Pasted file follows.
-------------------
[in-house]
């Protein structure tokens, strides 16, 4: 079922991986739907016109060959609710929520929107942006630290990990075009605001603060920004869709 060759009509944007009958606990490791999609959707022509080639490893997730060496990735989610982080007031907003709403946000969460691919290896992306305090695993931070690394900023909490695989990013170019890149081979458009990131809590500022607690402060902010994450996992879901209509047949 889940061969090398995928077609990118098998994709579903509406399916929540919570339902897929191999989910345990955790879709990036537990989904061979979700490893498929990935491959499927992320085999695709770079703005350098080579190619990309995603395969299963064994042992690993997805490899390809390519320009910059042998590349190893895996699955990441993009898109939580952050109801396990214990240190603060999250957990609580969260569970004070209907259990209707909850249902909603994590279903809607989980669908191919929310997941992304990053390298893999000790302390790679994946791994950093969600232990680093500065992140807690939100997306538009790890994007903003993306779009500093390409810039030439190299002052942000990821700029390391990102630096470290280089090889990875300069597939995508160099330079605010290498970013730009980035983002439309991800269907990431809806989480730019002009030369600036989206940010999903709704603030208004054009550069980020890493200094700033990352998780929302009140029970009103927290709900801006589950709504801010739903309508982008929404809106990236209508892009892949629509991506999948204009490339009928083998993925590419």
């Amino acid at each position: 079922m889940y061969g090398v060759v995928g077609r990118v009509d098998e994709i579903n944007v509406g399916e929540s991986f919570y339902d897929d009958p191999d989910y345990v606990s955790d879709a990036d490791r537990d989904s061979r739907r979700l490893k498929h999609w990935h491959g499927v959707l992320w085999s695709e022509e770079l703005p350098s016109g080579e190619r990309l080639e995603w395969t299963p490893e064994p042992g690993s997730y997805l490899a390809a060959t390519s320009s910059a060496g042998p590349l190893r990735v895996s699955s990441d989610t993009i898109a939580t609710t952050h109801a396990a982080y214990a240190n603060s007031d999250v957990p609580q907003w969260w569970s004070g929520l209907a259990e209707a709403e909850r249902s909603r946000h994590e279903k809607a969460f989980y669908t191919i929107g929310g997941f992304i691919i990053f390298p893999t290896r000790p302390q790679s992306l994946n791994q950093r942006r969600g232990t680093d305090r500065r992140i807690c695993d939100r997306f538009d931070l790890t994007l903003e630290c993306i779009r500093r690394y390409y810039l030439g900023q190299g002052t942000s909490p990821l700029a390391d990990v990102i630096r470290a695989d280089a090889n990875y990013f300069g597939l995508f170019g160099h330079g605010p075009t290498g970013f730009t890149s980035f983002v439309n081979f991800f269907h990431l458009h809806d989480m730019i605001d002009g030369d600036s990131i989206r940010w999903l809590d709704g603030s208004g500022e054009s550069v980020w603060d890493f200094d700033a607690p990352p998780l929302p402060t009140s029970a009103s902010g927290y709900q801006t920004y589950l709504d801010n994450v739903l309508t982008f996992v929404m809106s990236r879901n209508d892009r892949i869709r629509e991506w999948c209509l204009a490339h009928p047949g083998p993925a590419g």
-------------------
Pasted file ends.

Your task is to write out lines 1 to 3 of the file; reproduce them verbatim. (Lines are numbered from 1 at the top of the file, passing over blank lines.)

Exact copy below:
[in-house]
């Protein structure tokens, strides 16, 4: 079922991986739907016109060959609710929520929107942006630290990990075009605001603060920004869709 060759009509944007009958606990490791999609959707022509080639490893997730060496990735989610982080007031907003709403946000969460691919290896992306305090695993931070690394900023909490695989990013170019890149081979458009990131809590500022607690402060902010994450996992879901209509047949 889940061969090398995928077609990118098998994709579903509406399916929540919570339902897929191999989910345990955790879709990036537990989904061979979700490893498929990935491959499927992320085999695709770079703005350098080579190619990309995603395969299963064994042992690993997805490899390809390519320009910059042998590349190893895996699955990441993009898109939580952050109801396990214990240190603060999250957990609580969260569970004070209907259990209707909850249902909603994590279903809607989980669908191919929310997941992304990053390298893999000790302390790679994946791994950093969600232990680093500065992140807690939100997306538009790890994007903003993306779009500093390409810039030439190299002052942000990821700029390391990102630096470290280089090889990875300069597939995508160099330079605010290498970013730009980035983002439309991800269907990431809806989480730019002009030369600036989206940010999903709704603030208004054009550069980020890493200094700033990352998780929302009140029970009103927290709900801006589950709504801010739903309508982008929404809106990236209508892009892949629509991506999948204009490339009928083998993925590419």
């Amino acid at each position: 079922m889940y061969g090398v060759v995928g077609r990118v009509d098998e994709i579903n944007v509406g399916e929540s991986f919570y339902d897929d009958p191999d989910y345990v606990s955790d879709a990036d490791r537990d989904s061979r739907r979700l490893k498929h999609w990935h491959g499927v959707l992320w085999s695709e022509e770079l703005p350098s016109g080579e190619r990309l080639e995603w395969t299963p490893e064994p042992g690993s997730y997805l490899a390809a060959t390519s320009s910059a060496g042998p590349l190893r990735v895996s699955s990441d989610t993009i898109a939580t609710t952050h109801a396990a982080y214990a240190n603060s007031d999250v957990p609580q907003w969260w569970s004070g929520l209907a259990e209707a709403e909850r249902s909603r946000h994590e279903k809607a969460f989980y669908t191919i929107g929310g997941f992304i691919i990053f390298p893999t290896r000790p302390q790679s992306l994946n791994q950093r942006r969600g232990t680093d305090r500065r992140i807690c695993d939100r997306f538009d931070l790890t994007l903003e630290c993306i779009r500093r690394y390409y810039l030439g900023q190299g002052t942000s909490p990821l700029a390391d990990v990102i630096r470290a695989d280089a090889n990875y990013f300069g597939l995508f170019g160099h330079g605010p075009t290498g970013f730009t890149s980035f983002v439309n081979f991800f269907h990431l458009h809806d989480m730019i605001d002009g030369d600036s990131i989206r940010w999903l809590d709704g603030s208004g500022e054009s550069v980020w603060d890493f200094d700033a607690p990352p998780l929302p402060t009140s029970a009103s902010g927290y709900q801006t920004y589950l709504d801010n994450v739903l309508t982008f996992v929404m809106s990236r879901n209508d892009r892949i869709r629509e991506w999948c209509l204009a490339h009928p047949g083998p993925a590419g």